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WALTER A. SUROWSKI v. COMMONWEALTH PENNSYLVANIA (11/23/83)

decided: November 23, 1983.

WALTER A. SUROWSKI, PETITIONER
v.
COMMONWEALTH OF PENNSYLVANIA, PUBLIC SCHOOL EMPLOYES' RETIREMENT SYSTEM, RESPONDENT



Appeal from the Order of the Commonwealth of Pennsylvania, Public School Employes' Retirement System in case of In the Matter of: Walter Surowski, S.S. No. 206-03-9391.

COUNSEL

Robert J. Milie, for petitioner.

Marsha V. Mills, Assistant Chief Counsel, for respondent.

Judges Williams, Jr., Doyle and Barbieri, sitting as a panel of three. Opinion by Judge Doyle. Concurring Opinion by Judge Barbieri.

Author: Doyle

[ 78 Pa. Commw. Page 491]

This is an appeal by the tax collector of the New Kensington-Arnold School District (Petitioner) from a decision of the Pennsylvania Public School Employes' Retirement System Board (Board) which declared him ineligible to participate in the retirement system.*fn1

The sole issue raised in this appeal is whether the Board erred in deciding that Petitioner was an independent contractor rather than an employee of the school district.*fn2 In determining whether a relationship

[ 78 Pa. Commw. Page 492]

    is one of employee-employer or independent contractor, certain factors will be considered which, while not controlling, serve as general guidance to the Court. These factors include: the control of the manner that work is to be done; responsibility for result only; terms of agreement between the parties; the nature of the work or occupation; the skill required for performance; whether one employed is engaged in a distinct occupation or business; which party supplies the tools; whether payment is by the time or by the job; whether the work is part of the regular business of the employer, and the right to terminate the employment at any time. Hammermill Paper Co. v. Rust Engineering Co., 430 Pa. 365, 243 A.2d 389 (1968); J. Miller Co. v. Mixter, 2 Pa. Commonwealth Ct. 229, 277 A.2d 867 (1971).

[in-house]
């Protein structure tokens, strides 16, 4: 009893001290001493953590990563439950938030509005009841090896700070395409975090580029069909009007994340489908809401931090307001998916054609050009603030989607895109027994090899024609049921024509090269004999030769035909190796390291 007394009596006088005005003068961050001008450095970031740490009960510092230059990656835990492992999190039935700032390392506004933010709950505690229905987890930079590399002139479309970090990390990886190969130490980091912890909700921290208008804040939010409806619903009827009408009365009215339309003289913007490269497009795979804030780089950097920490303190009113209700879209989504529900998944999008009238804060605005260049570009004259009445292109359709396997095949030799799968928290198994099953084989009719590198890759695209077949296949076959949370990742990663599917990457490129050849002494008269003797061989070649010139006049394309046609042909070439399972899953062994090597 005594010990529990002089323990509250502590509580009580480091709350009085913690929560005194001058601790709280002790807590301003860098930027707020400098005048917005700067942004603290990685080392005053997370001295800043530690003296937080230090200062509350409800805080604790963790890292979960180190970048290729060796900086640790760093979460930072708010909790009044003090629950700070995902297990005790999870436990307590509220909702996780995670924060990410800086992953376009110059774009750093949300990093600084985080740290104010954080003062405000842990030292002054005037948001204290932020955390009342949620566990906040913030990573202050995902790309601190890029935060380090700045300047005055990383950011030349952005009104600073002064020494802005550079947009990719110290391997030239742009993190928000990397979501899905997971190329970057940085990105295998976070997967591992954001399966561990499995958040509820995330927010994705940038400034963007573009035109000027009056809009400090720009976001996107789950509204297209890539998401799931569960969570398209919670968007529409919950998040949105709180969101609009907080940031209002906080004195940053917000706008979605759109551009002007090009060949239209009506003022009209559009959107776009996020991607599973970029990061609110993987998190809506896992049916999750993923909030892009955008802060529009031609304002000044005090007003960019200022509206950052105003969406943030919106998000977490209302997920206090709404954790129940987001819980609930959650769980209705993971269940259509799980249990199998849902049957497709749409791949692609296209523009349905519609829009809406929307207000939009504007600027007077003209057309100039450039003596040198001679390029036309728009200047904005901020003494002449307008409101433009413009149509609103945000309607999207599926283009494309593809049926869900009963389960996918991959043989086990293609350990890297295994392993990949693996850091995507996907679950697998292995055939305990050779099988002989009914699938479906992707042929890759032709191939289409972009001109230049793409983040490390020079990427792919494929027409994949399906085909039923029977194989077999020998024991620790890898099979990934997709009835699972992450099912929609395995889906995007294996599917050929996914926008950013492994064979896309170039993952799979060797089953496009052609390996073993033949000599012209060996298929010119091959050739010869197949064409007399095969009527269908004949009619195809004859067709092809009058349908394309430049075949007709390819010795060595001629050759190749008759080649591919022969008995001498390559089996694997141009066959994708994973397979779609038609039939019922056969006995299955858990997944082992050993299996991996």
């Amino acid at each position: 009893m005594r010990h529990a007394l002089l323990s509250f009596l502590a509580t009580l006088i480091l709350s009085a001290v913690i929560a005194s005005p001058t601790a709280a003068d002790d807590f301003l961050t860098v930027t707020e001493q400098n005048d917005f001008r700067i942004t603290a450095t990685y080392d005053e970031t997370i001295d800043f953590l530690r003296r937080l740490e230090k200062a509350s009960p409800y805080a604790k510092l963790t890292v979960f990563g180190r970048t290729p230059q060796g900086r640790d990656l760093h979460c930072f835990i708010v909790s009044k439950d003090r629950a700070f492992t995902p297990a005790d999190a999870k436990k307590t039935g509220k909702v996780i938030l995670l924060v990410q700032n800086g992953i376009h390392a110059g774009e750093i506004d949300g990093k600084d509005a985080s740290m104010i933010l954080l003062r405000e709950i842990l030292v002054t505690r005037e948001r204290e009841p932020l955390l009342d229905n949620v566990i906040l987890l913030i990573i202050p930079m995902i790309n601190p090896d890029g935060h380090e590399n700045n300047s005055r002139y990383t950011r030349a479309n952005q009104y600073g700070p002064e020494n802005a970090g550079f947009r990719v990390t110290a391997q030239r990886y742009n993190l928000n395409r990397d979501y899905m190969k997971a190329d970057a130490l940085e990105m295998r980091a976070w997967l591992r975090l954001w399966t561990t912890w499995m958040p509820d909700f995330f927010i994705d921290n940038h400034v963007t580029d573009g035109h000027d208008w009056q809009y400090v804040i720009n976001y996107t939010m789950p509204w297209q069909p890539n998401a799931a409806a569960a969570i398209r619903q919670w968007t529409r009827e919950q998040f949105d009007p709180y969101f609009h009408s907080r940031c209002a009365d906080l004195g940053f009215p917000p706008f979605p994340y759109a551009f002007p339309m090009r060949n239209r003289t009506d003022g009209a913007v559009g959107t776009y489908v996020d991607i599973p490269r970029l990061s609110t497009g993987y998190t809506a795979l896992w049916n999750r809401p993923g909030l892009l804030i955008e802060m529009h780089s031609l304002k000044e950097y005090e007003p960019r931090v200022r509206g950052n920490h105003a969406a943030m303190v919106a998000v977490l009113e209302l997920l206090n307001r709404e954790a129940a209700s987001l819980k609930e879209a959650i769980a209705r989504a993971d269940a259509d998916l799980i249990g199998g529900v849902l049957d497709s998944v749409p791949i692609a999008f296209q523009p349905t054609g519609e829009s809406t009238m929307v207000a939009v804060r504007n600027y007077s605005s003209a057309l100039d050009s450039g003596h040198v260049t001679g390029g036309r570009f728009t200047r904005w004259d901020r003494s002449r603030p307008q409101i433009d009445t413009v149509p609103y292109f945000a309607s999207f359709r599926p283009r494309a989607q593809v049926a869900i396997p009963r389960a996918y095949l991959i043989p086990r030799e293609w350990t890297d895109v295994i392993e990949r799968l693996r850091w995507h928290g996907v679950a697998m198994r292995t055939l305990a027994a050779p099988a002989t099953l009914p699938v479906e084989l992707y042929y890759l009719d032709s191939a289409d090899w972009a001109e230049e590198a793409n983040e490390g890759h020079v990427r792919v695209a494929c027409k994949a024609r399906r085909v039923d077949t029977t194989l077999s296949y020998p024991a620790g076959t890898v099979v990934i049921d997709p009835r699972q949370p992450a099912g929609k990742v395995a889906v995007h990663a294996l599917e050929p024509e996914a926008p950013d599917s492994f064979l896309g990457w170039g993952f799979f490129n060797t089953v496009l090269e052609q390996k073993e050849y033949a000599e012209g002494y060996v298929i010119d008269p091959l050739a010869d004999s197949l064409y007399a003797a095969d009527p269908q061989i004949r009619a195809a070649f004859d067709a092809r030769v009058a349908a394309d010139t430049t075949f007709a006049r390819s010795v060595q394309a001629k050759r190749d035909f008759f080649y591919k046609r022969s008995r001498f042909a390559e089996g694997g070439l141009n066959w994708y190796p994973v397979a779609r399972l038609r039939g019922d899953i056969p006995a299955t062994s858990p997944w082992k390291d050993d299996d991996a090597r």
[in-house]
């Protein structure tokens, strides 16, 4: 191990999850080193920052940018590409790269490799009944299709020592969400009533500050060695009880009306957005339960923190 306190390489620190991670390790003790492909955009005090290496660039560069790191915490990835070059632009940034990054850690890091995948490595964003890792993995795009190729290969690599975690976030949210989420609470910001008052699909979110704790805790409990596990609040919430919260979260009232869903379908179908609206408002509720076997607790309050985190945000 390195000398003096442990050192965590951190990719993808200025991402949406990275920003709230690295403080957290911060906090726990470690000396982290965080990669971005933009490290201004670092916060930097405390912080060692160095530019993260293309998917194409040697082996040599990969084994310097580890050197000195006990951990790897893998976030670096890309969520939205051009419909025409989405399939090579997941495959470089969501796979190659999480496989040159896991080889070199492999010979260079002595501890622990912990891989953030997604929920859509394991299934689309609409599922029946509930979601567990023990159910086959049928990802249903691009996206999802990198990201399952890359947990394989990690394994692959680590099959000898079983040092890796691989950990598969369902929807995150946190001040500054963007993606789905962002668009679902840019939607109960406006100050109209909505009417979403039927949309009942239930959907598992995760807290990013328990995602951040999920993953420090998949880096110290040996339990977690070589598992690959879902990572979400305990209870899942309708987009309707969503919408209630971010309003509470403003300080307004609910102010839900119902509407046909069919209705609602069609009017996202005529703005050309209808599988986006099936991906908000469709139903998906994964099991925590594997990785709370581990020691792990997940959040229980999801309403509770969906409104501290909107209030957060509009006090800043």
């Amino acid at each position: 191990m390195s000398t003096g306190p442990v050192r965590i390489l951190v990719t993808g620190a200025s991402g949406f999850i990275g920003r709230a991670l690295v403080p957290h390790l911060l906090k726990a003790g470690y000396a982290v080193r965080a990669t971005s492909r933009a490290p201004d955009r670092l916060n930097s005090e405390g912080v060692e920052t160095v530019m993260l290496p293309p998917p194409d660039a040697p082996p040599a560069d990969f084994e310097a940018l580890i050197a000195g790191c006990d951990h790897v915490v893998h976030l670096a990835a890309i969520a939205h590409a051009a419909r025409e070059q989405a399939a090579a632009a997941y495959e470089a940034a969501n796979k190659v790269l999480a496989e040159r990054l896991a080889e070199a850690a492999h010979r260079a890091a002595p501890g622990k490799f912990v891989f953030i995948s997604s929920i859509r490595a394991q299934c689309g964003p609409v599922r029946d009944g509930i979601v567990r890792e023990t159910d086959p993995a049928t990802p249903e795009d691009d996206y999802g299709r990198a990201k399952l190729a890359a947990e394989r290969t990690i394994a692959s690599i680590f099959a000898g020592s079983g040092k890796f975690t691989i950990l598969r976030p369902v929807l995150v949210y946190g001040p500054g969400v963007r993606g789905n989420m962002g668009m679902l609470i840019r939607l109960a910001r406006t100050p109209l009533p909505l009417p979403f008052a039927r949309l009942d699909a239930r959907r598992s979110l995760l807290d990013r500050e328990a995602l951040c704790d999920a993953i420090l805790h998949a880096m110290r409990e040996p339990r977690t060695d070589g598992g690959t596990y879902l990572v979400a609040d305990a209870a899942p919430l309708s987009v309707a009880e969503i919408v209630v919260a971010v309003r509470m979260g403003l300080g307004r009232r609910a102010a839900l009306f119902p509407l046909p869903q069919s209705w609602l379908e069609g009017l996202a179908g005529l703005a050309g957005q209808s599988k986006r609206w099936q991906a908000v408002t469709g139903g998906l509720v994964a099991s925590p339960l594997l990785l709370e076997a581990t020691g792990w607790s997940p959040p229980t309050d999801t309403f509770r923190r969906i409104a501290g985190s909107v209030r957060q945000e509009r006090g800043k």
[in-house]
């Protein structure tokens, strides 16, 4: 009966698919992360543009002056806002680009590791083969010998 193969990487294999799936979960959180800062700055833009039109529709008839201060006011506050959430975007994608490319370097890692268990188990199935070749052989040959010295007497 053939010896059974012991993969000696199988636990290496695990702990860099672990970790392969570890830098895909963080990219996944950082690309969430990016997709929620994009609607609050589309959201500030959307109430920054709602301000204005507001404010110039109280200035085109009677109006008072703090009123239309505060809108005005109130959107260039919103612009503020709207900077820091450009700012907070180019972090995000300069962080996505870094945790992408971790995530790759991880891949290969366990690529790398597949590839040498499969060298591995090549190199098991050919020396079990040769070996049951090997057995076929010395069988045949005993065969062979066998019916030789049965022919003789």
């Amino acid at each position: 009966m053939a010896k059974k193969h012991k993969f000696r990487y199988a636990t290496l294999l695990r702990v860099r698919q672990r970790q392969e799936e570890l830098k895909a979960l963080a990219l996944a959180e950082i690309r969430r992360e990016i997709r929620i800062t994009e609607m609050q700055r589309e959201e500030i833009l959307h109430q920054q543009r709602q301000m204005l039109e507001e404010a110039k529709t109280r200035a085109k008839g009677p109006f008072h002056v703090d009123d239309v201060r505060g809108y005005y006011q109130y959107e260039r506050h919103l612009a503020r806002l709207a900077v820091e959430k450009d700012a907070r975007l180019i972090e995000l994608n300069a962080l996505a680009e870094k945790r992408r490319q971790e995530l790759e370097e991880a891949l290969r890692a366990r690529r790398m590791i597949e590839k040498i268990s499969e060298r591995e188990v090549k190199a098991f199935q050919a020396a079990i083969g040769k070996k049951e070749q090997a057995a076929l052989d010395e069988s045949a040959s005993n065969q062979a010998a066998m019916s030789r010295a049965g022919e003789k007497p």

The facts established by the Board indicate that since 1954 Petitioner has served both as the elected tax collector for the City of New Kensington and as the appointed tax collector for the New Kensington-Arnold School District, receiving a separate annual salary for each position which is paid directly to him by each employer. Petitioner performs both City and school functions at the New Kensington Municipal Building, under the direction and control of the City, which sets the hours of his employment. The school district reimburses the City for its proportionate share of the costs incurred by the City in providing Petitioner with supplies and a clerical staff. Petitioner's benefits, including social security coverage, vacation, sick leave and insurance are provided jointly

[ 78 Pa. Commw. Page 493]

    by the City and school district by agreement between the two.

In reaching its decision, the Board acknowledged that the school district's payment of annual salary, contribution to employee benefits, and provision of work supplies were all indicative of an employee-employer relationship. The Board concluded, however, that Petitioner was an independent contractor on the basis of his exclusive control over the manner of his performance. While an employee's control over the manner of his performance is highly significant in determining an independent contractor status, ...


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